Domestic corporate scandals of recent vintage, such as Global Trust, Satyam, IL&FS or YES Bank, to name a few, have all been the result of implosions rather than employee revelations, says Kanika Datta.
The latest whistle-blower revelations of multiple shenanigans at global ride-hailing app Uber, coming thick and fast after serial exposes of various dodgy practices at Facebook, Apple, Amazon, Netflix, Google in the recent past raises uncomfortable questions about India Inc.
If the FAANGs, Twitter and Uber can be guilty of multiple and diverse transgressions what’s happening in Indian corporations?
It can be nobody’s case that India’s largely family-owned and — managed private sector is a beacon of transparency or best corporate governance practices, bolstered as it is by an informal omerta among employees, managements and even boards.
In fact, in the light of the flood of insider revelations in western corporations, the lack of whistle-blowers in Indian corporations is striking.
Domestic corporate scandals of recent vintage, such as Global Trust, Satyam, IL&FS or YES Bank, to name a few, have all been the result of implosions rather than employee revelations.
One prominent whistle-blower incident involving a deal concluded by Infosys was treated with such extreme confidentiality that it is impossible to tell whether it was handled well or badly.
After many public complaints by one former founder, the controversy resulted in the departure of the IT giant’s first non-founder CEO and the return of another founder as non-executive chairman, who has been there ever since.
In another involving Ranbaxy, the whistle-blower was a US citizen, therefore safely distant from punitive action by Indian employers.
More to the point, he worked with the US regulatory authorities and walked away with $48 million as his share of an eventual settlement, pointing to at least one hazard Indian companies with international operations may face.
Many more revelations could well have emerged in India Inc had whistle-blowers enjoyed similar protections as they do in the US.
One equivalent index in India would be the flood of complaints that wash through Indian corporations after laws against sexual harassment in the workplace were put in place and strengthened.
It’s not a perfect system yet and there are probably many victims of workplace sexual harassment who choose to remain silent.
But the fact that a growing number of women feel encouraged enough by a relatively robust legal environment to lodge complaints against their bosses and colleagues suggests that whistle-blowers might do the same if they had the weight of law to protect them.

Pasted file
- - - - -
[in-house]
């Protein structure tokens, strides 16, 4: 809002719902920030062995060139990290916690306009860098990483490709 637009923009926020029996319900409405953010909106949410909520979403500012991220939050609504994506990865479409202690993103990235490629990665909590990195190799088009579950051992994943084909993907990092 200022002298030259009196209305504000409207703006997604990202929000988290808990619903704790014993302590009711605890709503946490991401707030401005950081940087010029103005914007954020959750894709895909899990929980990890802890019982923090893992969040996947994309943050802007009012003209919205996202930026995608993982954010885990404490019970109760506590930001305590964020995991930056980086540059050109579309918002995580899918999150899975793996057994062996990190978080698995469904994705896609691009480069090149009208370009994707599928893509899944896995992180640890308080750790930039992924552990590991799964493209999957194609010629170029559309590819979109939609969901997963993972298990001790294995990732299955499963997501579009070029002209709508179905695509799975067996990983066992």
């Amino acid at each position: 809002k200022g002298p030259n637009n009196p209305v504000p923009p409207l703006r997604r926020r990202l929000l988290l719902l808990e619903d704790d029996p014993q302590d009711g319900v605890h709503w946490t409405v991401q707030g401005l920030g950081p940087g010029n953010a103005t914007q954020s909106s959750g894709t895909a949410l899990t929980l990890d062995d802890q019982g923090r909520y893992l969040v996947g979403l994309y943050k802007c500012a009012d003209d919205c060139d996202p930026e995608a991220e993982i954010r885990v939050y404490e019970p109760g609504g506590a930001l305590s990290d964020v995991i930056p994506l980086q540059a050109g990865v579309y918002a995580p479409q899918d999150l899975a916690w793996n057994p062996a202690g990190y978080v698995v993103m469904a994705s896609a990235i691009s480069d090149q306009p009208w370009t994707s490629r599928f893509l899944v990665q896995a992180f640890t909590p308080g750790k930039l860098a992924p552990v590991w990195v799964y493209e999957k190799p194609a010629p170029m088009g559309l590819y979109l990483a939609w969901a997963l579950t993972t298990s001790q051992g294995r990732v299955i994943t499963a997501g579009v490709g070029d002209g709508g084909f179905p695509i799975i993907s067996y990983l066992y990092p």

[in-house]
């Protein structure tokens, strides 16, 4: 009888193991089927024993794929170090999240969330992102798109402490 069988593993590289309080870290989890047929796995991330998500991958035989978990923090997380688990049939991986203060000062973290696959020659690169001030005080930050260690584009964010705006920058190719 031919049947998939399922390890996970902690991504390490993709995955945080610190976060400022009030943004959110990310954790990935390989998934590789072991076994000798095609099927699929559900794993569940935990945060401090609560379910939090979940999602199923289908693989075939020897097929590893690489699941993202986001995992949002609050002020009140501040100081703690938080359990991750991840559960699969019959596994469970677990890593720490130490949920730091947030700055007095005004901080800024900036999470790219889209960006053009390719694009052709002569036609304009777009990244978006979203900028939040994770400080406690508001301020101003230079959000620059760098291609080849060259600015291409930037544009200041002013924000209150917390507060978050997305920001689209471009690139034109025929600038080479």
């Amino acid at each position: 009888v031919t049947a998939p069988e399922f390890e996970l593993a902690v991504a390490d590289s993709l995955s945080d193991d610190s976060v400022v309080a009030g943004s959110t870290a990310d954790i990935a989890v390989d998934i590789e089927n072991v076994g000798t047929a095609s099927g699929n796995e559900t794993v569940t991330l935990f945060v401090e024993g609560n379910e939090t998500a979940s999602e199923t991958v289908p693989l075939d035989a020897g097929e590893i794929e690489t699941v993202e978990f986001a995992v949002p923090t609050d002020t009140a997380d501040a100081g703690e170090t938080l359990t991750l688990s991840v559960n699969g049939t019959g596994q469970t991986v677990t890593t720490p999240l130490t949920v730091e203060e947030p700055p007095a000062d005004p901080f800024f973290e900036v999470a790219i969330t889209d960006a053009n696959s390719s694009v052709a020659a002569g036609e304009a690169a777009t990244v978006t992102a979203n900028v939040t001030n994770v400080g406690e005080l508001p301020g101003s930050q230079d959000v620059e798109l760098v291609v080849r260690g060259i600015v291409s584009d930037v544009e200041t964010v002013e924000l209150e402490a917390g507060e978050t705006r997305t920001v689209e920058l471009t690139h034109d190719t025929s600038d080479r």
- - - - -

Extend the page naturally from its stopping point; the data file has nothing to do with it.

As yet, though, that’s not been the case.
In fact, the few whistle-blowers in the public sector who have revealed fraud — Satyendra Dubey from the Indian Engineering Services and Shanmugam Manjunath of Indian Oil Corporation, to name just two — met tragically violent ends.
After these and other similar tragedies, Parliament did actually pass a Whistle Blowers Protection Act in 2014 but it was limited to public servants not private companies.
In any case, it was never notified.
For the private sector, there is a lengthy section in the Companies Act that requires every listed company that has borrowed more than Rs 50 crore from banks or public financial institutions to set up a vigil mechanism for employees and directors to report “genuine” concerns and grievances.
This mechanism, it decrees, must also provide “adequate” safeguards against victimising the whistle-blower (principally by keeping his or her identity confidential).
The reporting mechanism in this case is the Audit Committee.
The problem here is easy to spot; as with the rules governing sexual harassment, the reporting structure is subordinate to the management.
So who guards the guards, so to speak?
The sexual harassment committee has the safety net (from the victim’s point of views) of an external member.
This is not the case for a whistle-blower.
He or she is completely prey to the management’s whims.
In 2019, the Securities and Exchange Board of India understood this dilemma and tweaked the regulation to enable employees to report insider trading violations directly to it instead of routing them through the company’s internal mechanism.
In 2021, it raised the reward payable to whistle-blowers generously from Rs 1 crore to Rs 10 crore.
But both this rule and the Companies Act cover listed companies.
Unlisted companies — and that includes Unicorns, myriad wannabe Unicorns and those millions in the small and medium enterprise sector — remain outside the purview of any whistle-blower rules.
It could be argued that whistle-blowers in such companies always have recourse to the law.
In reality, that’s a non-solution, given both the prohibitive cost and time that India’s tortuous legal system involves.
The need for an effective policy that offers meaningful universal protection to whistle-blowers is not just a case of abstract good governance.
It can act as a check and balance and an early warning system for potential crises, such as the one at IL&FS that sent the non-banking finance industry into a tailspin.
It may not create an ethical transformation in Indian management — it hasn’t in the US — but it will certainly keep CXOs on their toes.